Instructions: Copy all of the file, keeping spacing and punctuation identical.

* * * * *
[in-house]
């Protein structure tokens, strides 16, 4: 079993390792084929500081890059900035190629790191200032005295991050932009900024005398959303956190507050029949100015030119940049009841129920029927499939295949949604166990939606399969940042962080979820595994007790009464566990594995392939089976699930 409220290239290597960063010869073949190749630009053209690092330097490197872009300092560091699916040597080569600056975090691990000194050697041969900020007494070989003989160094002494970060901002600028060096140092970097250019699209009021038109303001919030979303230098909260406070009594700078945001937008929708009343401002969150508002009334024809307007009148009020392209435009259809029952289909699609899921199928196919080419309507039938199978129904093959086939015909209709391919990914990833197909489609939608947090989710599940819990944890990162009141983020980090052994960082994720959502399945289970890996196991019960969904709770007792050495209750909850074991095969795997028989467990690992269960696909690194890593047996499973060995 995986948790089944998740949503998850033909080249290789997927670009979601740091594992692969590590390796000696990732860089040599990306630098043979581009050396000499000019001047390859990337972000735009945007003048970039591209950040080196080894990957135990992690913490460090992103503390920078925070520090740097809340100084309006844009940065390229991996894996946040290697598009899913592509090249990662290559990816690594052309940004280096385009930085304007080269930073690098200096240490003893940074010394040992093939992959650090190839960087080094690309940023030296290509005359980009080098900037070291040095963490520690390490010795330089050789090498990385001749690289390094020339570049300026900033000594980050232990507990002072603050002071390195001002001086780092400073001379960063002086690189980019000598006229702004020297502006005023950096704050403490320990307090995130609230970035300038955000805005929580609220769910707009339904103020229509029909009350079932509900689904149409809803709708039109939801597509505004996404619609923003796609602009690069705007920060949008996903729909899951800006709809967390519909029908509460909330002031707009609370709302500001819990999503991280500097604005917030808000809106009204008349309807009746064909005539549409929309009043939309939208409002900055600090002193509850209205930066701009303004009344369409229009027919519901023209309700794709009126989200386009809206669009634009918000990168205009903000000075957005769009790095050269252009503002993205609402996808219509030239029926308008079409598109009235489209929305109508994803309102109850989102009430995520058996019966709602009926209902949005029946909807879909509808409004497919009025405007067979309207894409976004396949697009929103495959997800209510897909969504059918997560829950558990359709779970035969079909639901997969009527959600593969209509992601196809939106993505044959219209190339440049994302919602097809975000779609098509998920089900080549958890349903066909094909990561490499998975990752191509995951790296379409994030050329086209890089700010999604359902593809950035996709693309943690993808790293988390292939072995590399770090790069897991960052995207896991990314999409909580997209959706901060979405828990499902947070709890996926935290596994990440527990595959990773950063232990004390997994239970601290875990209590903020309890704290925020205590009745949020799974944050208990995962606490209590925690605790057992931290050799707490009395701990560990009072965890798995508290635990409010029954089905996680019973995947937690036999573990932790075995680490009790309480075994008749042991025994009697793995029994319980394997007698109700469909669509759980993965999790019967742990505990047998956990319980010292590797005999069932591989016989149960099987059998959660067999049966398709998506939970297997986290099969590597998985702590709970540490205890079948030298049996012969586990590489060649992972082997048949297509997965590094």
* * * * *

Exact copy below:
[in-house]
């Protein structure tokens, strides 16, 4: 079993390792084929500081890059900035190629790191200032005295991050932009900024005398959303956190507050029949100015030119940049009841129920029927499939295949949604166990939606399969940042962080979820595994007790009464566990594995392939089976699930 409220290239290597960063010869073949190749630009053209690092330097490197872009300092560091699916040597080569600056975090691990000194050697041969900020007494070989003989160094002494970060901002600028060096140092970097250019699209009021038109303001919030979303230098909260406070009594700078945001937008929708009343401002969150508002009334024809307007009148009020392209435009259809029952289909699609899921199928196919080419309507039938199978129904093959086939015909209709391919990914990833197909489609939608947090989710599940819990944890990162009141983020980090052994960082994720959502399945289970890996196991019960969904709770007792050495209750909850074991095969795997028989467990690992269960696909690194890593047996499973060995 995986948790089944998740949503998850033909080249290789997927670009979601740091594992692969590590390796000696990732860089040599990306630098043979581009050396000499000019001047390859990337972000735009945007003048970039591209950040080196080894990957135990992690913490460090992103503390920078925070520090740097809340100084309006844009940065390229991996894996946040290697598009899913592509090249990662290559990816690594052309940004280096385009930085304007080269930073690098200096240490003893940074010394040992093939992959650090190839960087080094690309940023030296290509005359980009080098900037070291040095963490520690390490010795330089050789090498990385001749690289390094020339570049300026900033000594980050232990507990002072603050002071390195001002001086780092400073001379960063002086690189980019000598006229702004020297502006005023950096704050403490320990307090995130609230970035300038955000805005929580609220769910707009339904103020229509029909009350079932509900689904149409809803709708039109939801597509505004996404619609923003796609602009690069705007920060949008996903729909899951800006709809967390519909029908509460909330002031707009609370709302500001819990999503991280500097604005917030808000809106009204008349309807009746064909005539549409929309009043939309939208409002900055600090002193509850209205930066701009303004009344369409229009027919519901023209309700794709009126989200386009809206669009634009918000990168205009903000000075957005769009790095050269252009503002993205609402996808219509030239029926308008079409598109009235489209929305109508994803309102109850989102009430995520058996019966709602009926209902949005029946909807879909509808409004497919009025405007067979309207894409976004396949697009929103495959997800209510897909969504059918997560829950558990359709779970035969079909639901997969009527959600593969209509992601196809939106993505044959219209190339440049994302919602097809975000779609098509998920089900080549958890349903066909094909990561490499998975990752191509995951790296379409994030050329086209890089700010999604359902593809950035996709693309943690993808790293988390292939072995590399770090790069897991960052995207896991990314999409909580997209959706901060979405828990499902947070709890996926935290596994990440527990595959990773950063232990004390997994239970601290875990209590903020309890704290925020205590009745949020799974944050208990995962606490209590925690605790057992931290050799707490009395701990560990009072965890798995508290635990409010029954089905996680019973995947937690036999573990932790075995680490009790309480075994008749042991025994009697793995029994319980394997007698109700469909669509759980993965999790019967742990505990047998956990319980010292590797005999069932591989016989149960099987059998959660067999049966398709998506939970297997986290099969590597998985702590709970540490205890079948030298049996012969586990590489060649992972082997048949297509997965590094």